Google wants caterpillars, birds and bees to attract the next generation of workers to ‘biophile’ New York offices

  • Google expands its presence in New York with the Purchase of $ 2.1 billion (approximately R32 billion) from the St. John’s terminal.
  • The “biophile” office has welcomed birds, bees and a “resident praying mantis” into space.
  • Its green layout is focused on “recruiting and retaining talent,” said the architect of the office. FT.
  • For more stories go to www.BusinessInsider.co.za.

Google Redefines Office Perks, From Nap Pods To Birds, Bees, Caterpillars And A “Resident Praying Mantis,” According To A Tuesday Financial Times report.

The tech giant is betting big that the next generation of talent will prefer to work in person at its $ 2.1 billion (roughly R32 billion) campus in Manhattan – one of the most expensive sales of a building in US history offices.

Rick Cook, the workspace architect, intentionally designed the imposing office building known as St. John’s Terminal with the natural surroundings in mind. He calls it “biophile,” a term that sums up the human tendency to seek connections with nature.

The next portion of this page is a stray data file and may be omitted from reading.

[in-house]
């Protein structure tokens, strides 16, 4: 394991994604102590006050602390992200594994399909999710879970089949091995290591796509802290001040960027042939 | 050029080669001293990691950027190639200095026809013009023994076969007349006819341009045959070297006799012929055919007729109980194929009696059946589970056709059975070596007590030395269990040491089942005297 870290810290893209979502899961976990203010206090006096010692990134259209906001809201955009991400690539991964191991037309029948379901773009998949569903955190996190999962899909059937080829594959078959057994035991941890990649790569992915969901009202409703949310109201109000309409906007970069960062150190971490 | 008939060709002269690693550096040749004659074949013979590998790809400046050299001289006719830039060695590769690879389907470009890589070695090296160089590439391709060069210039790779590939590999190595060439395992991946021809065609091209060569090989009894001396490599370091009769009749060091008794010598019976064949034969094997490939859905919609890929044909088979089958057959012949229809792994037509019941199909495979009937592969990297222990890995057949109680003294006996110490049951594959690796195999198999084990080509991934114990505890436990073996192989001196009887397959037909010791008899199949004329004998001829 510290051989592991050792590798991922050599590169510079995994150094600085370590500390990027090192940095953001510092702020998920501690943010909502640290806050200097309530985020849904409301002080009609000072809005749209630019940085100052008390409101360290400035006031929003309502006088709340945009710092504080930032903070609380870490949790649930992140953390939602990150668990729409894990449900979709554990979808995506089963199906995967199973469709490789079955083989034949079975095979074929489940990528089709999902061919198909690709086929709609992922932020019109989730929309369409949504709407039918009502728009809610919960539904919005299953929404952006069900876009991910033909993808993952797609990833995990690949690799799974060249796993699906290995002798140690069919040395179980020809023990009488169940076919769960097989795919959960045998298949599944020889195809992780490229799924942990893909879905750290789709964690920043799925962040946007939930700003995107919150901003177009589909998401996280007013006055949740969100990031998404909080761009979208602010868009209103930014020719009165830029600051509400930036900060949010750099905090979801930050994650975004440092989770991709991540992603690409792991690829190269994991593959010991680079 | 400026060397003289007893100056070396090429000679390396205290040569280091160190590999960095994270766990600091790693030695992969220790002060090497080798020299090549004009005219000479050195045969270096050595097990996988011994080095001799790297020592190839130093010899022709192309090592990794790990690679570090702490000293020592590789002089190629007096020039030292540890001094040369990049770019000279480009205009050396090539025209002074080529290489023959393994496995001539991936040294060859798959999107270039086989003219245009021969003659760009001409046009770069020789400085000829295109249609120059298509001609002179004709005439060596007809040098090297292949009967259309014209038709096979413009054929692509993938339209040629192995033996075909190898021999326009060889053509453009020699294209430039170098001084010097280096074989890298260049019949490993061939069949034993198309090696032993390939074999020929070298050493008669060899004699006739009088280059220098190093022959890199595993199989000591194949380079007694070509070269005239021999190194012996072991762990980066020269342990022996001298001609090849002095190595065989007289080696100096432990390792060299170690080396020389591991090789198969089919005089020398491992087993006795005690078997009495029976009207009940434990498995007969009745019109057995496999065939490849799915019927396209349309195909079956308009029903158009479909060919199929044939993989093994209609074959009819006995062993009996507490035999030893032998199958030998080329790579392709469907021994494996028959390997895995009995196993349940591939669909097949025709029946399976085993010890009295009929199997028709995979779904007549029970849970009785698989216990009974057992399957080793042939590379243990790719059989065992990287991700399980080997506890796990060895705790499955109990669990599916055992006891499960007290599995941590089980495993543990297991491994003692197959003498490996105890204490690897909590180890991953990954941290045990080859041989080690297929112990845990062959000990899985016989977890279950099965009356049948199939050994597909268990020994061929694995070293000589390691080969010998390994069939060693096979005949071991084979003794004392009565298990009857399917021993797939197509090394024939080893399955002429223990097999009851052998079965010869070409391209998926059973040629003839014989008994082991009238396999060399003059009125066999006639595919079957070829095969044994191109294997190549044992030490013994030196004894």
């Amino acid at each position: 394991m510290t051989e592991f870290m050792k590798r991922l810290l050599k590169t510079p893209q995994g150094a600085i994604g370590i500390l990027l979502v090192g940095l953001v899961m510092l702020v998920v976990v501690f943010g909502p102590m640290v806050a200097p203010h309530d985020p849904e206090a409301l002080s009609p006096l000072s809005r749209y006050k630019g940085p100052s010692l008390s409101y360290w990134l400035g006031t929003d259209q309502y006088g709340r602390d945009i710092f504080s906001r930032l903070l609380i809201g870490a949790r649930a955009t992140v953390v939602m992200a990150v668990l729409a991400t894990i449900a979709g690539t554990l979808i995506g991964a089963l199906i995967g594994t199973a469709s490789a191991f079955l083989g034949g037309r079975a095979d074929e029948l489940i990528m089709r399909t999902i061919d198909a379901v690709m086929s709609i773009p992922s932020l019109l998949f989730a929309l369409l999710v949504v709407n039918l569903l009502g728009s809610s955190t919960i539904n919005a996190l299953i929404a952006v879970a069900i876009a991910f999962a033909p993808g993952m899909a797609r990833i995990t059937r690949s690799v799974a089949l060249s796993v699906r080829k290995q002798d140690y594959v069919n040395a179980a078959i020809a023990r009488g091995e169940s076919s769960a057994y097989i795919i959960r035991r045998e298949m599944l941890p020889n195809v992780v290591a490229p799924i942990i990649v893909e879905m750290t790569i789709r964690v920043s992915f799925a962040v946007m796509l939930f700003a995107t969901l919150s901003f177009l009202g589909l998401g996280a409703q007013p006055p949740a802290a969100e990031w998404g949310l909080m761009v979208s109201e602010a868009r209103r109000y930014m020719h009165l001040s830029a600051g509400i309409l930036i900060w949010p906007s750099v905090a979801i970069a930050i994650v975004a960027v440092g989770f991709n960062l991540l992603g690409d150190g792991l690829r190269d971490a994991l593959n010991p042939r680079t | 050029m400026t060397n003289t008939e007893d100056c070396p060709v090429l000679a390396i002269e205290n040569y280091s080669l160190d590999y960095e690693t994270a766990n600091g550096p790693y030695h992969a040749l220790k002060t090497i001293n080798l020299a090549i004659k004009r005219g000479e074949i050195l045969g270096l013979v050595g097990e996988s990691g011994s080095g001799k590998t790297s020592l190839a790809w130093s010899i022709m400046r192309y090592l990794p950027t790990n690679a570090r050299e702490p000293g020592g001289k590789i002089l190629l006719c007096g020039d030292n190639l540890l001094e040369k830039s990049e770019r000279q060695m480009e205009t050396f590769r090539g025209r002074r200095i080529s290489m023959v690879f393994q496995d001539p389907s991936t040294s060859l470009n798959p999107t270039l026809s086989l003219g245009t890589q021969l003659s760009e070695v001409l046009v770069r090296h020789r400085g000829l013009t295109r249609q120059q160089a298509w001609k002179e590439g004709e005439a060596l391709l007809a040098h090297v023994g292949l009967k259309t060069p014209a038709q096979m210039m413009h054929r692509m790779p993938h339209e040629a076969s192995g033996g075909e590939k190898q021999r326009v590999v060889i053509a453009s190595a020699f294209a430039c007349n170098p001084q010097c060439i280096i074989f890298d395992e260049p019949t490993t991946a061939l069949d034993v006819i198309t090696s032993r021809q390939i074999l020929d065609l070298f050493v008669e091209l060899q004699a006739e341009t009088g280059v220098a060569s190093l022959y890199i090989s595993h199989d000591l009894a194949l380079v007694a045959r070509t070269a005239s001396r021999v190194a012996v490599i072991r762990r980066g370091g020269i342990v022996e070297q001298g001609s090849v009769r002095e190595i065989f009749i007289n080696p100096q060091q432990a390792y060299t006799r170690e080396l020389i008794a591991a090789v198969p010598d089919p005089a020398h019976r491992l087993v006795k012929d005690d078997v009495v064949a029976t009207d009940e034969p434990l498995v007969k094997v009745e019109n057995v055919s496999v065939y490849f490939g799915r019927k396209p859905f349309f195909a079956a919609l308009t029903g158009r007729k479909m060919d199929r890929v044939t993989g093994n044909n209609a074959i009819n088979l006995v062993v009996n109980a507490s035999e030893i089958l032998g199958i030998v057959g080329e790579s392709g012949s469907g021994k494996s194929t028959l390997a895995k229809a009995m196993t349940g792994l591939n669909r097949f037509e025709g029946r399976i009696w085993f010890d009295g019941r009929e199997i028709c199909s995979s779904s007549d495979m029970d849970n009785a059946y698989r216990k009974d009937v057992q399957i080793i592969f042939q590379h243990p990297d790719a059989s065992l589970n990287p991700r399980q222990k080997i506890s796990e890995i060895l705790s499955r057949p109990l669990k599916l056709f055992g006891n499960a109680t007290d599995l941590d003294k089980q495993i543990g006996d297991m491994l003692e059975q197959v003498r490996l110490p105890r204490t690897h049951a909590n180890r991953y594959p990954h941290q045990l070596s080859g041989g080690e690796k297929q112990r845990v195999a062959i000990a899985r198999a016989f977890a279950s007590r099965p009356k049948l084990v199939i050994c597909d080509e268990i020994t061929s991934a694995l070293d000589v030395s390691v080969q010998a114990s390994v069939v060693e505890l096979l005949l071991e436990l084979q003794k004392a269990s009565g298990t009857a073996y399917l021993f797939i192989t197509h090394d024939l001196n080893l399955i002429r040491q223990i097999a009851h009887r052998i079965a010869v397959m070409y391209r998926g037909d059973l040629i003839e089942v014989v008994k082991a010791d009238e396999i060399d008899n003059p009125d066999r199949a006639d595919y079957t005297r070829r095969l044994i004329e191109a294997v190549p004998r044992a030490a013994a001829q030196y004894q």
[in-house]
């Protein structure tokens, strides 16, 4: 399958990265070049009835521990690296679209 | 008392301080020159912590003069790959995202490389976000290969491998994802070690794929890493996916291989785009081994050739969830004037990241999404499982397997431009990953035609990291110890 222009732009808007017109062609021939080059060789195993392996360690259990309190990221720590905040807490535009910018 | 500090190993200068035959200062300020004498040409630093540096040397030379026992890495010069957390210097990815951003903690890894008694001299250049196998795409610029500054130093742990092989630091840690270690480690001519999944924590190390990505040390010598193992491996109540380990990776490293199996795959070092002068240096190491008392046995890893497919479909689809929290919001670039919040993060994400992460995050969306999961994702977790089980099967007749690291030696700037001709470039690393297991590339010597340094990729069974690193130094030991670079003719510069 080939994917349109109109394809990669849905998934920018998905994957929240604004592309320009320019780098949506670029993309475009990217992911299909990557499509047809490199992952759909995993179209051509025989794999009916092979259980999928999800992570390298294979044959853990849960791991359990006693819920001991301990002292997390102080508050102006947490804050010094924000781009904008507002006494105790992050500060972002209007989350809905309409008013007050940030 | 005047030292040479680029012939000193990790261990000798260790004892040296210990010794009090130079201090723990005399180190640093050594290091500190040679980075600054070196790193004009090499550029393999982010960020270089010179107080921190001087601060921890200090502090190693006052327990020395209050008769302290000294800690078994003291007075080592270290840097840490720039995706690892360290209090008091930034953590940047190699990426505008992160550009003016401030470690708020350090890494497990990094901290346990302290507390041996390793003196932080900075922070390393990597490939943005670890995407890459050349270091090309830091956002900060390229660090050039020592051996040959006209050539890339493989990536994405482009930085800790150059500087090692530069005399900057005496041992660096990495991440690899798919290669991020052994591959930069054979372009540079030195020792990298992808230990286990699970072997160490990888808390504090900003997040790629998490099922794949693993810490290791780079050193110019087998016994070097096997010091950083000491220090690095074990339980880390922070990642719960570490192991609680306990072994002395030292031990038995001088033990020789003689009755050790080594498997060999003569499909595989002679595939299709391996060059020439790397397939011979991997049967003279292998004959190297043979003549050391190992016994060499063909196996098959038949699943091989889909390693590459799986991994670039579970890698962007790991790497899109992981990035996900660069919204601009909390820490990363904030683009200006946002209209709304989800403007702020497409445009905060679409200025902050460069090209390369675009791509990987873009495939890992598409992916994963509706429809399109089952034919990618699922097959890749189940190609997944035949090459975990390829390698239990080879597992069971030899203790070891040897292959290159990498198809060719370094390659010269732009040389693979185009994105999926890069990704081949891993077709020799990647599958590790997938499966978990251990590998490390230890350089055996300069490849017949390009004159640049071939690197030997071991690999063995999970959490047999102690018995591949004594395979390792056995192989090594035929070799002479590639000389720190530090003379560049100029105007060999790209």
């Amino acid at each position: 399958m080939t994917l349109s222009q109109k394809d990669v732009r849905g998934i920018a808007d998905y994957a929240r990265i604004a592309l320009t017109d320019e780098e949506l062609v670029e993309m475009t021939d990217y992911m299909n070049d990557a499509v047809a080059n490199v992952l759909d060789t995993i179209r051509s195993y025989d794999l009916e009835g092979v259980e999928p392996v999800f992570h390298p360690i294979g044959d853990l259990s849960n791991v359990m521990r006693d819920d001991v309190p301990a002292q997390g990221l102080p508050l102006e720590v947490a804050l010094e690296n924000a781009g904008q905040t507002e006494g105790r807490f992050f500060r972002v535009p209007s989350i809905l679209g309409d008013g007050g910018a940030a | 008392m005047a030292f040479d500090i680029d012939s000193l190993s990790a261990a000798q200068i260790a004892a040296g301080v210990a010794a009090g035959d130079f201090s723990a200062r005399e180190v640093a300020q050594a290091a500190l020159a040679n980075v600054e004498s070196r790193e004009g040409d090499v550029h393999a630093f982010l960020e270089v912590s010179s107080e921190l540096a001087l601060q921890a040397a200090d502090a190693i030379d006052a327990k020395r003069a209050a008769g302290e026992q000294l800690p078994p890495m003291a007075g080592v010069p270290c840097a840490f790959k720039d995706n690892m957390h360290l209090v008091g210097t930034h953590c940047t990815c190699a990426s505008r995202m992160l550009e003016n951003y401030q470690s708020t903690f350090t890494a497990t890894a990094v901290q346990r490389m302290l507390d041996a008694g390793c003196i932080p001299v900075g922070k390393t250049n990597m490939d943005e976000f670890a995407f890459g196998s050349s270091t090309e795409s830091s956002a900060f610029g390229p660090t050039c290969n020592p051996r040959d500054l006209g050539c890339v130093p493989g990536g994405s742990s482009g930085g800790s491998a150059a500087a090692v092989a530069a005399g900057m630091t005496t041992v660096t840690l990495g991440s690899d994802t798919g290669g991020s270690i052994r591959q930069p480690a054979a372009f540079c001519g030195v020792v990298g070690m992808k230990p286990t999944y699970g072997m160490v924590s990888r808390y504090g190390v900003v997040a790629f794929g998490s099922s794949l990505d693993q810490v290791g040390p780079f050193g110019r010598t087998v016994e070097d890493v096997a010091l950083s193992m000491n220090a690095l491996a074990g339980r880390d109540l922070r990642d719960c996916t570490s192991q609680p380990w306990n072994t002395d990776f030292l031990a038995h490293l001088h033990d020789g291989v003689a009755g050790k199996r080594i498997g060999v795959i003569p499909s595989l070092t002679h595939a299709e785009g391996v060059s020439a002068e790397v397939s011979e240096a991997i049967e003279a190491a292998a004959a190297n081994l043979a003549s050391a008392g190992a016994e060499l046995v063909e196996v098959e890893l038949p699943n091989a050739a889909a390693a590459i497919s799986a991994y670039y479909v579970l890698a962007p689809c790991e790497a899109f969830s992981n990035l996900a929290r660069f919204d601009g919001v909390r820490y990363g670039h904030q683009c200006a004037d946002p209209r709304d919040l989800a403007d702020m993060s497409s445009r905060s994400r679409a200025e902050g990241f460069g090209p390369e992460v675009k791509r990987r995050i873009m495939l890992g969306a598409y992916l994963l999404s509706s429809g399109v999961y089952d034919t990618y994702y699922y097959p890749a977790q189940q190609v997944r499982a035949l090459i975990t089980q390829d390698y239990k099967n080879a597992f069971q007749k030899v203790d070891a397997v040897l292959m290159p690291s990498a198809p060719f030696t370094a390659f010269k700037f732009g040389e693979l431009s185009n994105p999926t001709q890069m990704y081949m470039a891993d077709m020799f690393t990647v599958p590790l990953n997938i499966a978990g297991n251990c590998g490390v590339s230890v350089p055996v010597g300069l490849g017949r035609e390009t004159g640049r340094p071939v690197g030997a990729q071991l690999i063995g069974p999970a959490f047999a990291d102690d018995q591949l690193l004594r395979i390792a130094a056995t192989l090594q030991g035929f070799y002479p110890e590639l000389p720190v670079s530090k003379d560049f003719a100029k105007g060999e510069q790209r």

Cook’s office designs go beyond the millennial obsession with houseplants. From the 74-kilogram honey crop to in-house environmentalists, Google is going all out.

“Make no mistake about it all about recruiting and retaining talent,” Cook told FT’s Joshua Chaffin. “People are going to walk around and say, ‘Do I want to be in this glass and steel tower or this awesome Google building?’”

Google has long been a supporter of the power of desktop perks and creative desktop space conversions. The company has converted several unusual spaces in offices around the world, including a old aircraft hangar, a former vodka factory, and two former Nabisco factories.

Googleplex, the main Mountain View campus, added 31,276 square feet of themed amenity space in 2019 that includes three cafes, a fitness center, and production history-themed rest areas. of salt in the area.

“The St. John’s terminal is an old freight facility that is being reinvented into a highly sustainable, adaptable and connected building,” a Google spokesperson said in a statement. “Its biophilic design connecting people more closely to nature will add plenty of outdoor space and reconnect the Hudson Square neighborhood to the waterfront. The building will also offset 100% of its carbon in support of Google’s ambitious goals for carbon. “

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